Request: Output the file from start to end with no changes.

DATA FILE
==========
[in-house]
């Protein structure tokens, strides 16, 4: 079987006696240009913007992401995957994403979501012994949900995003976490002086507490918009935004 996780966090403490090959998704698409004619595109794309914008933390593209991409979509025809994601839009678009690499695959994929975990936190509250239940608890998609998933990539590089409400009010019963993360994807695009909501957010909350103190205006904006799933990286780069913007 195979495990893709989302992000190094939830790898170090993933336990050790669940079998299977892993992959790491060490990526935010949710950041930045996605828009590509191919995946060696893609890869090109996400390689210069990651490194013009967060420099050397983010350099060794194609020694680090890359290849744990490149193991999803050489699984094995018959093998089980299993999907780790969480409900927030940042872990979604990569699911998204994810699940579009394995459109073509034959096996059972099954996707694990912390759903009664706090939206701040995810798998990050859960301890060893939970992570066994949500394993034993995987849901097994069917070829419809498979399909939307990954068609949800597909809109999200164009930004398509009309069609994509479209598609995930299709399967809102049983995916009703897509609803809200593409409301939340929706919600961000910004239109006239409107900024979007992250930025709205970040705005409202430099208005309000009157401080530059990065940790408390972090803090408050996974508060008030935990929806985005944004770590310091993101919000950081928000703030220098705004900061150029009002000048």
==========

[in-house]
């Protein structure tokens, strides 16, 4: 079987006696240009913007992401995957994403979501012994949900995003976490002086507490918009935004 996780966090403490090959998704698409004619595109794309914008933390593209991409979509025809994601839009678009690499695959994929975990936190509250239940608890998609998933990539590089409400009010019963993360994807695009909501957010909350103190205006904006799933990286780069913007 195979495990893709989302992000190094939830790898170090993933336990050790669940079998299977892993992959790491060490990526935010949710950041930045996605828009590509191919995946060696893609890869090109996400390689210069990651490194013009967060420099050397983010350099060794194609020694680090890359290849744990490149193991999803050489699984094995018959093998089980299993999907780790969480409900927030940042872990979604990569699911998204994810699940579009394995459109073509034959096996059972099954996707694990912390759903009664706090939206701040995810798998990050859960301890060893939970992570066994949500394993034993995987849901097994069917070829419809498979399909939307990954068609949800597909809109999200164009930004398509009309069609994509479209598609995930299709399967809102049983995916009703897509609803809200593409409301939340929706919600961000910004239109006239409107900024979007992250930025709205970040705005409202430099208005309000009157401080530059990065940790408390972090803090408050996974508060008030935990929806985005944004770590310091993101919000950081928000703030220098705004900061150029009002000048």